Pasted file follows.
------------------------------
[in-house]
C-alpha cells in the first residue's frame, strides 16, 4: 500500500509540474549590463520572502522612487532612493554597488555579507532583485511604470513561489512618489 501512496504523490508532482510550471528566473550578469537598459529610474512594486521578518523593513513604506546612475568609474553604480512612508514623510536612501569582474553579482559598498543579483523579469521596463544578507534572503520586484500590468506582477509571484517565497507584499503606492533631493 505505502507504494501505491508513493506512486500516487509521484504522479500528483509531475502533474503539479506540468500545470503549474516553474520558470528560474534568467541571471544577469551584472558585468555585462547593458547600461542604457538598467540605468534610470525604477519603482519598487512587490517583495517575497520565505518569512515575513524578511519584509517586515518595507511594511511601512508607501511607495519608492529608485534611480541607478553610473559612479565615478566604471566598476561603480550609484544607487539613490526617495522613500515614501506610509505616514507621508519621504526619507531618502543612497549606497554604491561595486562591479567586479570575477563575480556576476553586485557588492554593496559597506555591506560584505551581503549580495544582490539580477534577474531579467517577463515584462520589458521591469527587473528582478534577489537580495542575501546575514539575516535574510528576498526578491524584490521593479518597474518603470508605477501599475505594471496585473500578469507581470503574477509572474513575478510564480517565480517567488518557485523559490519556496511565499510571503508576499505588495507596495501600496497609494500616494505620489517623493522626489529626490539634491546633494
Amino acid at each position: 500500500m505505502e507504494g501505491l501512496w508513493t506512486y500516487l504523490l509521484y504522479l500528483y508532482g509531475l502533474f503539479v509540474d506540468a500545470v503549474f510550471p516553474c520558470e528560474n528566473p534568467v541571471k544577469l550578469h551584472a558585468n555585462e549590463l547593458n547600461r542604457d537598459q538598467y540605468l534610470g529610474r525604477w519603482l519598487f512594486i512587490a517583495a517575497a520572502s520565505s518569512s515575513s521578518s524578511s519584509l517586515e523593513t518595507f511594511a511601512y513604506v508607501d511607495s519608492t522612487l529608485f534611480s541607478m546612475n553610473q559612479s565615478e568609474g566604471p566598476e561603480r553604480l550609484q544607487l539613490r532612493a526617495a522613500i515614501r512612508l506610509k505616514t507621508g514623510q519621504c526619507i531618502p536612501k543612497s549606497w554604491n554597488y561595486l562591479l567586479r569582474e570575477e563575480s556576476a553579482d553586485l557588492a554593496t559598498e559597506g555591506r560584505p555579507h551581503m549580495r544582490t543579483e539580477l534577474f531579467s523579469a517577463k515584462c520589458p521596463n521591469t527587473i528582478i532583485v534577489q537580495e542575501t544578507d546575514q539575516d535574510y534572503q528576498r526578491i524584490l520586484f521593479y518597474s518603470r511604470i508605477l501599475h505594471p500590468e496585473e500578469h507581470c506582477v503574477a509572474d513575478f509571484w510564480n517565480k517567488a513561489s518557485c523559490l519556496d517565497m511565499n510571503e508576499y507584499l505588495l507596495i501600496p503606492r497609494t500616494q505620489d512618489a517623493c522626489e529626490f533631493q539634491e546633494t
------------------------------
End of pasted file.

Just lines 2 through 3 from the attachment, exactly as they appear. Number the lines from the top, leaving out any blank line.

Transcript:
C-alpha cells in the first residue's frame, strides 16, 4: 500500500509540474549590463520572502522612487532612493554597488555579507532583485511604470513561489512618489 501512496504523490508532482510550471528566473550578469537598459529610474512594486521578518523593513513604506546612475568609474553604480512612508514623510536612501569582474553579482559598498543579483523579469521596463544578507534572503520586484500590468506582477509571484517565497507584499503606492533631493 505505502507504494501505491508513493506512486500516487509521484504522479500528483509531475502533474503539479506540468500545470503549474516553474520558470528560474534568467541571471544577469551584472558585468555585462547593458547600461542604457538598467540605468534610470525604477519603482519598487512587490517583495517575497520565505518569512515575513524578511519584509517586515518595507511594511511601512508607501511607495519608492529608485534611480541607478553610473559612479565615478566604471566598476561603480550609484544607487539613490526617495522613500515614501506610509505616514507621508519621504526619507531618502543612497549606497554604491561595486562591479567586479570575477563575480556576476553586485557588492554593496559597506555591506560584505551581503549580495544582490539580477534577474531579467517577463515584462520589458521591469527587473528582478534577489537580495542575501546575514539575516535574510528576498526578491524584490521593479518597474518603470508605477501599475505594471496585473500578469507581470503574477509572474513575478510564480517565480517567488518557485523559490519556496511565499510571503508576499505588495507596495501600496497609494500616494505620489517623493522626489529626490539634491546633494
Amino acid at each position: 500500500m505505502e507504494g501505491l501512496w508513493t506512486y500516487l504523490l509521484y504522479l500528483y508532482g509531475l502533474f503539479v509540474d506540468a500545470v503549474f510550471p516553474c520558470e528560474n528566473p534568467v541571471k544577469l550578469h551584472a558585468n555585462e549590463l547593458n547600461r542604457d537598459q538598467y540605468l534610470g529610474r525604477w519603482l519598487f512594486i512587490a517583495a517575497a520572502s520565505s518569512s515575513s521578518s524578511s519584509l517586515e523593513t518595507f511594511a511601512y513604506v508607501d511607495s519608492t522612487l529608485f534611480s541607478m546612475n553610473q559612479s565615478e568609474g566604471p566598476e561603480r553604480l550609484q544607487l539613490r532612493a526617495a522613500i515614501r512612508l506610509k505616514t507621508g514623510q519621504c526619507i531618502p536612501k543612497s549606497w554604491n554597488y561595486l562591479l567586479r569582474e570575477e563575480s556576476a553579482d553586485l557588492a554593496t559598498e559597506g555591506r560584505p555579507h551581503m549580495r544582490t543579483e539580477l534577474f531579467s523579469a517577463k515584462c520589458p521596463n521591469t527587473i528582478i532583485v534577489q537580495e542575501t544578507d546575514q539575516d535574510y534572503q528576498r526578491i524584490l520586484f521593479y518597474s518603470r511604470i508605477l501599475h505594471p500590468e496585473e500578469h507581470c506582477v503574477a509572474d513575478f509571484w510564480n517565480k517567488a513561489s518557485c523559490l519556496d517565497m511565499n510571503e508576499y507584499l505588495l507596495i501600496p503606492r497609494t500616494q505620489d512618489a517623493c522626489e529626490f533631493q539634491e546633494t